No airbrushing please, we're models - getting to know the new industry rules
2018 is much like a grey hair: for every awful thing that has happened, five good ones have popped up.
One of the biggest, and most positive, takeaways from a rollercoaster year has been the refreshing changes to body positivity from within. A generation of women frustrated with the lack of inclusivity, who grew up reading women's magazines that were filled with advice on getting 'bikini body ready', analysing 'post baby body' and of course 'ditching those Christmas pounds' have grown up and they're using their voices for good.
Magazines have changed with the times, as have its readers, who now want more transparency and are developing an allergy to airbrushing. If there is one particularly searing insult this year it's an accusation of being fake.
Authenticity is key to success these days and a number of models and celebrities know one of the keys to success is being genuine. One such woman is Jameela Jamil, the former T4 presenter turned runaway star of The Good Place who has built an impressive social media following thanks to her raw honesty and criticism of vacuous celebrity culture, and who refuses to be a "double agent of the patriarchy" perpetuating expectations of women's bodies.
On a shoot with The Guardian earlier this year, it was noted that Jamil was the first person to feature who didn't want even a hint of retouching - in fact, it's a rule she refuses to break. The 32-year-old has been vocal about her struggles with eating disorders as a teen and is acutely aware of the power she holds when appearing in the pages of any publication.
“Airbrushing and changing my ethnicity is bad for my mental health, it’s not just bad for the mental health of the girls who are looking at it,” she told Krishnan Guru-Murthy for the Channel 4 News podcast Ways to Change the World.
“It makes me dislike what I’m seeing in the mirror. It sends a direct message from the editor to me and from whoever Photoshops my image to me, that I am not good enough as I am, that the way I turned up on the set that day wasn’t good enough. It’s dangerous for the women in this position as much as it is for everyone reading it.”
Similarly, plus-size model Iskra Lawrence is staunchly against retouching and even praises paparazzi who show her as the real deal. As one of Aerie's best known swimsuit models, her campaigns are often shot on public beaches and there is a plethora of pictures of the 28-year-old in the sand in myriad bikinis. For some, this would be hell, but for Iskra, it gives her the opportunity to showcase who she really is.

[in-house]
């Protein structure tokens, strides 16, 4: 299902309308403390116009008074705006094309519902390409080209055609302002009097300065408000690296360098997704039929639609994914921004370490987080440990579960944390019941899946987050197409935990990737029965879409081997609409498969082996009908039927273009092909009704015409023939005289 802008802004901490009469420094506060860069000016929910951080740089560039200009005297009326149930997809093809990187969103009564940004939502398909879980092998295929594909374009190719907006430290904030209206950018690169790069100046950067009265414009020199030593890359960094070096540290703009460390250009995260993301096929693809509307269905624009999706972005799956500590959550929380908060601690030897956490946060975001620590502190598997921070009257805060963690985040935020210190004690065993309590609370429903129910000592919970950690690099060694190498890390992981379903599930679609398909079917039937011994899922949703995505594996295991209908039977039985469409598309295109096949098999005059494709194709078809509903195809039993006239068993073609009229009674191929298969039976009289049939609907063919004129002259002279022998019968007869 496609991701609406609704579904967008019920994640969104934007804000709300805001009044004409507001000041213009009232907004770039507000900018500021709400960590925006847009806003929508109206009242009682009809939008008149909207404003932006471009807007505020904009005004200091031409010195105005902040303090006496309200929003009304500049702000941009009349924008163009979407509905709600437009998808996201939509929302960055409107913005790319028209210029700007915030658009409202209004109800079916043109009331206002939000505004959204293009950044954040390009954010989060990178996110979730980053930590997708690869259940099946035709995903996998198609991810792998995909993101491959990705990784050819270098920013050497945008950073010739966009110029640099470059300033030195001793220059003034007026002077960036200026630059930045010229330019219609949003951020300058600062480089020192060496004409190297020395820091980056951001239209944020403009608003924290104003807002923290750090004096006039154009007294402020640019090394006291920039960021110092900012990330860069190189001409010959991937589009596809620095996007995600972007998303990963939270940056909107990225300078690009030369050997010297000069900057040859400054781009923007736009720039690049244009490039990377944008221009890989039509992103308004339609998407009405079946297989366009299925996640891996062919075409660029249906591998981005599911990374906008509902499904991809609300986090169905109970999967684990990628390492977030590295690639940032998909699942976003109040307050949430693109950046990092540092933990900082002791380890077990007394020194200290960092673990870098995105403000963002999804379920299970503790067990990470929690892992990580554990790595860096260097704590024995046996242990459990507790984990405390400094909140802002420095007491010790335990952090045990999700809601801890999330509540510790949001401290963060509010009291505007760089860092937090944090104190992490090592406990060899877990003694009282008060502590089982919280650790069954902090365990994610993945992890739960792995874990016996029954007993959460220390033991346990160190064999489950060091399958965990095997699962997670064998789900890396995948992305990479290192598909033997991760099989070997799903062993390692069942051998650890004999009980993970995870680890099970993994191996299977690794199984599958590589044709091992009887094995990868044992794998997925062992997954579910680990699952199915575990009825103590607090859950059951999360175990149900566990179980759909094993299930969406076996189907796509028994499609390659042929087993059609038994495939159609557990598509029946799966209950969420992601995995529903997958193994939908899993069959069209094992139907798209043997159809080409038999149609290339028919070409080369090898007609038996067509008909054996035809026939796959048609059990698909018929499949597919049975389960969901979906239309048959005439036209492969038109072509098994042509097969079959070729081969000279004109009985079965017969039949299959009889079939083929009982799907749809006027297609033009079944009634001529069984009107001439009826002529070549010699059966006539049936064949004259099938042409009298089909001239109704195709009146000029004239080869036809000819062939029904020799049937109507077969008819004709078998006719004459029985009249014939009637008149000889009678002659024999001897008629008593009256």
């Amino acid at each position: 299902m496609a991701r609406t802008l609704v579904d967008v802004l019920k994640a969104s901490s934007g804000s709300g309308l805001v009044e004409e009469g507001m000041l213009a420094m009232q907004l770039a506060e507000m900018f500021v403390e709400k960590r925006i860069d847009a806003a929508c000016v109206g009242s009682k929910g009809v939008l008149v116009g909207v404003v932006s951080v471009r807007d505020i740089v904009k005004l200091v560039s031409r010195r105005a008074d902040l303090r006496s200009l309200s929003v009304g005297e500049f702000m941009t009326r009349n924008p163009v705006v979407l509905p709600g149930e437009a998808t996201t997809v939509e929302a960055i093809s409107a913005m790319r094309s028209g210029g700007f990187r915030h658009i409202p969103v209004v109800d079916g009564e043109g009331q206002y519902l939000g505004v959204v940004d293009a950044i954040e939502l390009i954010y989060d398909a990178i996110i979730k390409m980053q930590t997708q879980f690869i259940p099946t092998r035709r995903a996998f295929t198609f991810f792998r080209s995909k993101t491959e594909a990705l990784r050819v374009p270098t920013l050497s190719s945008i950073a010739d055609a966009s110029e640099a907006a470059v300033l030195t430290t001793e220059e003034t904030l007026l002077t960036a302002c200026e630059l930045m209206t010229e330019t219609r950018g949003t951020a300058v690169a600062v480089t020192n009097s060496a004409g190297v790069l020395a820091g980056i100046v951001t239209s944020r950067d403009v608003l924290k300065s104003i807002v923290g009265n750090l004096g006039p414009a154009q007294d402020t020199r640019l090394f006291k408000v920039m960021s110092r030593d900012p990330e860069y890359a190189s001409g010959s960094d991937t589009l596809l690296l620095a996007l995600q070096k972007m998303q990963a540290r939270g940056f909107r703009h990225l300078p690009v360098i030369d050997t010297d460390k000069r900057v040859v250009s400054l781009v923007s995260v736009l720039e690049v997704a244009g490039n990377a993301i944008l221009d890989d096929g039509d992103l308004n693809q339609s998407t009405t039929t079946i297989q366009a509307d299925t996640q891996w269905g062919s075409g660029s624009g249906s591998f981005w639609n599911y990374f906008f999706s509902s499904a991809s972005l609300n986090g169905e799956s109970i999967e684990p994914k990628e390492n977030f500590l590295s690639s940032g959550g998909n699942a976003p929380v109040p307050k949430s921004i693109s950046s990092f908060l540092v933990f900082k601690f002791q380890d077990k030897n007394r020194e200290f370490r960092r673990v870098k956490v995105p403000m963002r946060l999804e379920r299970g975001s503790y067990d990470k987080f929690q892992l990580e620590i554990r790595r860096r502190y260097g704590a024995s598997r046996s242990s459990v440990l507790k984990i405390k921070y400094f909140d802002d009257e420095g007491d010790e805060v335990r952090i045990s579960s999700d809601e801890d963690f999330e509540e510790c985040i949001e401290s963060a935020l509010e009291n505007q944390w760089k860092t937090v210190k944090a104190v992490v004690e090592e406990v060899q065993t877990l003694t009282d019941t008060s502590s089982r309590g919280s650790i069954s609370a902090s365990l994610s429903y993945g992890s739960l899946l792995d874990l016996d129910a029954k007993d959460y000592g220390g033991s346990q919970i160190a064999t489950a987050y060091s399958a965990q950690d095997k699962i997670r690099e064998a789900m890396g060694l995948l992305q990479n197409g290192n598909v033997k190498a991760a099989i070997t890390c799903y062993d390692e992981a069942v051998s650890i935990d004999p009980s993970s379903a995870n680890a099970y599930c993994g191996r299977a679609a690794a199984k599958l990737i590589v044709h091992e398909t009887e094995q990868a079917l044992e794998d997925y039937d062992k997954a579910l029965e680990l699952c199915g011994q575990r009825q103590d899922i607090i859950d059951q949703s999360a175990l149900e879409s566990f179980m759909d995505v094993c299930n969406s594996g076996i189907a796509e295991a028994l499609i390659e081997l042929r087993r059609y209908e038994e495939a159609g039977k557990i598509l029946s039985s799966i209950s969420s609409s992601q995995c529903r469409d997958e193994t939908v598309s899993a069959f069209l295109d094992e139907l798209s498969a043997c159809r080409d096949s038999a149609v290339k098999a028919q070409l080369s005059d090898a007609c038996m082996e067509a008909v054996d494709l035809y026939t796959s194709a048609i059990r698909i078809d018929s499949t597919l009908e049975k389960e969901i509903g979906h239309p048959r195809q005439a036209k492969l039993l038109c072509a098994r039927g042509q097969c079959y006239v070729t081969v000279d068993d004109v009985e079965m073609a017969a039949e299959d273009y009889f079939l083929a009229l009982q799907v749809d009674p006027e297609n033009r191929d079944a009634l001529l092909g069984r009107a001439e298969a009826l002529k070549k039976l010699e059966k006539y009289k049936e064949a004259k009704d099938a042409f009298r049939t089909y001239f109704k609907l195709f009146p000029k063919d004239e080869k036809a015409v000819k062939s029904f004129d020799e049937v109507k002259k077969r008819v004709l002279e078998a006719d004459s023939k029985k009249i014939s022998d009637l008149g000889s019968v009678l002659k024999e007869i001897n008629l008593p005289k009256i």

In February, she shared a picture of herself at an event that hit out at the photographer who smoothed out her skin and took in a few inches at her waist. "So gutted, I didn't get any of my own pics in this look so found some online taken by Photogs and i love this one BUT LOOK AT THE RETOUCHING!!! My skin/face does NOT look like this," she wrote on Instagram.
"So just remember when you see pics on here or online it's not always real and never compare yourself to images because you're perfectly imperfect just the way you are. I don't even look like this pic of myself."
But these women have followings well into the millions - is this new perfectly imperfect trend hitting close to our shores? Yes, says plus-size model Louise O'Reilly, who said that the market for retouching isn't the same in Ireland as is it abroad. "The culture here in Ireland...isn’t very popular. They might edit something very innocent like whitening someone’s teeth, but it wouldn’t be as extreme as other countries I’ve worked in," she tells Independent.ie Style.
"People are getting better and when you’re speaking to people saying you don’t want to be photoshopped and people are more people are more mindful of the photographers they use. The interesting thing is when you work in different countries, every country has their own different perception to airbrushing.
"I actually think it’s mainly from the social media side, like using filters on Snapchat. In terms of editorials, it's very seldom, it’s more to do with practical aspects like lighting and sometimes lighting can imply it has been used when it hasn’t."
In this pursuit of authenticity, US brand Aerie have had a no-editing policy since 2014 and ASOS followed suit earlier this year.
"Even their underwear shots, if they are using your typical size 10 model, they might have a scar on her leg -they're showing what's real. It's a fantastic shift for Europe specifically because it has such an influence on the UK and Ireland market," Louise says.
Australian supermodel Robyn Lawley, who has often been criticised for being 'too slim' to be considered a plus-size model has been preaching diversity since long before it was cool. “I get tired of people thinking about other people’s bodies in these negative concepts. I want people to be more empathetic,” she told Grazia Australia. "I want to empower women to feel good about themselves.”
"I wish I could tell everyone to not care – they’re probably morons if they’re ridiculing you. Focus on your own health, and your own well-being, and make that your priority for your own reasons."